Who owns the media you consume? Are you aware of who is the driving force behind the information you devour, follow, and seek? Have you noticed how much the content is fabricated and steered by ownership? Learn who owns the media outlet and recognize who wrote, directed, or developed the program, sponsored the ad, printed the article, published the newspaper, wrote an “advertorial”, and why, for clues along the money trail. (Amazon/Jeff Bezos owns the Washington Post and a Big Pharma vaccine billionaire recently bought the LA Times, for example.)
On average, 63% of people source some of their news from social media outlets. For social media, understanding who owns the platform, website, or app, which advertisers or sponsors contribute, and who has financial stakes in its success also determines what is allowed according to their proprietary policies, rules, and community standards. FaceBook owns Instagram (purchased for 1 billion) and What’s App (purchased for 19 billion). Five stockholders own Twitter and Twitter owns Periscope (the live-video streaming app). LinkedIn is owned by Microsoft. Google owns YouTube (purchased for $1.65 billion).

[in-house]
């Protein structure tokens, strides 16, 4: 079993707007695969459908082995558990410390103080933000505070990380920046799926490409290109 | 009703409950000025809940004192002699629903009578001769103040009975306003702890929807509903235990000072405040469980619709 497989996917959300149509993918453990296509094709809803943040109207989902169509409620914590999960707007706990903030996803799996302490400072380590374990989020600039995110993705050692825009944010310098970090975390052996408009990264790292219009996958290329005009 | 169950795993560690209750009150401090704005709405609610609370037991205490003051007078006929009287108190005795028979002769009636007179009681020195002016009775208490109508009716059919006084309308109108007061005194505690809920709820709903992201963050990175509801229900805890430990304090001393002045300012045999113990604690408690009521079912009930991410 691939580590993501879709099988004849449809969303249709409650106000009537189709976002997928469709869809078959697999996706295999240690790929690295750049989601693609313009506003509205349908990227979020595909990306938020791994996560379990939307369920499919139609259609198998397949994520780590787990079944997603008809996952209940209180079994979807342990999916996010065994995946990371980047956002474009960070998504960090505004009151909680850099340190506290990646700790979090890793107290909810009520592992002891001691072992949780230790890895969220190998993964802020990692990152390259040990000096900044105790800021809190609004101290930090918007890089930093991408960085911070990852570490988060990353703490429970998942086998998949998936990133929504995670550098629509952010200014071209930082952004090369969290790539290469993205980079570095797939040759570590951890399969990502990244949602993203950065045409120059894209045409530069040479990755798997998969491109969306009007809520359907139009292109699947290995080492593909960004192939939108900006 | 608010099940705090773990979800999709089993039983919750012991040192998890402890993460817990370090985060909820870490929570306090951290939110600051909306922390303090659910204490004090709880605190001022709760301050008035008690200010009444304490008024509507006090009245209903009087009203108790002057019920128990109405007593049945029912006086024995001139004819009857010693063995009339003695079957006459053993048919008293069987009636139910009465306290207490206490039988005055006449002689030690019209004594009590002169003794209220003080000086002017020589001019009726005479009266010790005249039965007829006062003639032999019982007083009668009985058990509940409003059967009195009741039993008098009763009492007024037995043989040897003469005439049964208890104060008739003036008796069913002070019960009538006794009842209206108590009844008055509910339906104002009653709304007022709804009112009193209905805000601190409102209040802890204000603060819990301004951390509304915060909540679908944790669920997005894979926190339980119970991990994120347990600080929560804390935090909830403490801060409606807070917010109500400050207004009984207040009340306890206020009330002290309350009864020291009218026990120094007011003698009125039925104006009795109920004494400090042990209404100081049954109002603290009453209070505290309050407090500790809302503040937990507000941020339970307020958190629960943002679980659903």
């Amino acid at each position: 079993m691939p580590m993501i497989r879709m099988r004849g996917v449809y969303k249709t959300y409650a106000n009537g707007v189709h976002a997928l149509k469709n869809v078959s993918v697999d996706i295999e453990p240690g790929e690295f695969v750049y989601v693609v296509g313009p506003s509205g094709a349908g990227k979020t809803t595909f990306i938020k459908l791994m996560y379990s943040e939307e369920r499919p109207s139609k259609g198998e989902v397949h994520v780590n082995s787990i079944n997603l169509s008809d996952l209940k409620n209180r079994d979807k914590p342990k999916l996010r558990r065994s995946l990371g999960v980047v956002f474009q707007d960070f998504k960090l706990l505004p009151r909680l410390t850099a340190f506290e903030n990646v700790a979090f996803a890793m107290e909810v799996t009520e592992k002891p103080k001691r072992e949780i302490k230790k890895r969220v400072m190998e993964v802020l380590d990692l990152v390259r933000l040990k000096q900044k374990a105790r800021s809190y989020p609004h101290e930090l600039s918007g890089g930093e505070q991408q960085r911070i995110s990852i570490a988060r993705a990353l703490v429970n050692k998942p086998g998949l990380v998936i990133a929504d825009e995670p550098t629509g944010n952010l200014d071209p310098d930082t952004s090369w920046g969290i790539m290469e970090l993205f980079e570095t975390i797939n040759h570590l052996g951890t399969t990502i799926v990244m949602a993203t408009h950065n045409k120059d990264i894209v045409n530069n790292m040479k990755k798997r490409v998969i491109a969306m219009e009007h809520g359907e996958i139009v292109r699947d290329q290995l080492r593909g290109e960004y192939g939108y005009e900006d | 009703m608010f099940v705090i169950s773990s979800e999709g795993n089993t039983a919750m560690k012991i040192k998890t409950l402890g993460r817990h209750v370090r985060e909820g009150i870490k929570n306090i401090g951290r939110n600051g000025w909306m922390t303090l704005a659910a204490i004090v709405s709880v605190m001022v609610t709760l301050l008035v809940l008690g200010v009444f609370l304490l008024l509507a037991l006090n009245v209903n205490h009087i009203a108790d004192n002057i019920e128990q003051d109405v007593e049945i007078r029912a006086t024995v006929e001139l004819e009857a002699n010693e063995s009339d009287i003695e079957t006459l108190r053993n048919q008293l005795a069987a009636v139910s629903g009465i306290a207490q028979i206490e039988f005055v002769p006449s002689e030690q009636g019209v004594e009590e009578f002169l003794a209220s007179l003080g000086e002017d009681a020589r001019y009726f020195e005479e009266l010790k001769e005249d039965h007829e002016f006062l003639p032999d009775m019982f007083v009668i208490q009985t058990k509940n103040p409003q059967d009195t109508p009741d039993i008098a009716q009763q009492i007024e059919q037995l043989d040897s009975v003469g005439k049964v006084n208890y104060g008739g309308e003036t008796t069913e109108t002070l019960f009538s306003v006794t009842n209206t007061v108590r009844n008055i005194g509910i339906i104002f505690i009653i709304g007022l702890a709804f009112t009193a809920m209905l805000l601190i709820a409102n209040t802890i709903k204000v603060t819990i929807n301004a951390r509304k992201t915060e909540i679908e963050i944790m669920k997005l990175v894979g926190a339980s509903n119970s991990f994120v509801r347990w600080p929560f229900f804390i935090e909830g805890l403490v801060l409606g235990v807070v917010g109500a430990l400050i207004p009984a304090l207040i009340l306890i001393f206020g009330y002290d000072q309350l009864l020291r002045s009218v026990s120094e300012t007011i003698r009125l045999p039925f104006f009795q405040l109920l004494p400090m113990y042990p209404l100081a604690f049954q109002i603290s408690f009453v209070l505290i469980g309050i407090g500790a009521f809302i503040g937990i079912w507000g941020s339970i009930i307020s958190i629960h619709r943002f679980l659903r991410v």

Follow the money.
In an earlier blog post about the rampant and escalated censorship across social media, I wrote about how social media users are regularly being censored and banned from FaceBook, to Pinterest, YouTube, and Instagram. Since that blog post, I discovered there is an organization, Online Censorship, (formed in 2015), designed to track users’ censorship where social media users can submit a censorship report. Has anyone heard of this organization? You probably haven’t seen it promoted through traditional social media networks and didn’t even know it existed.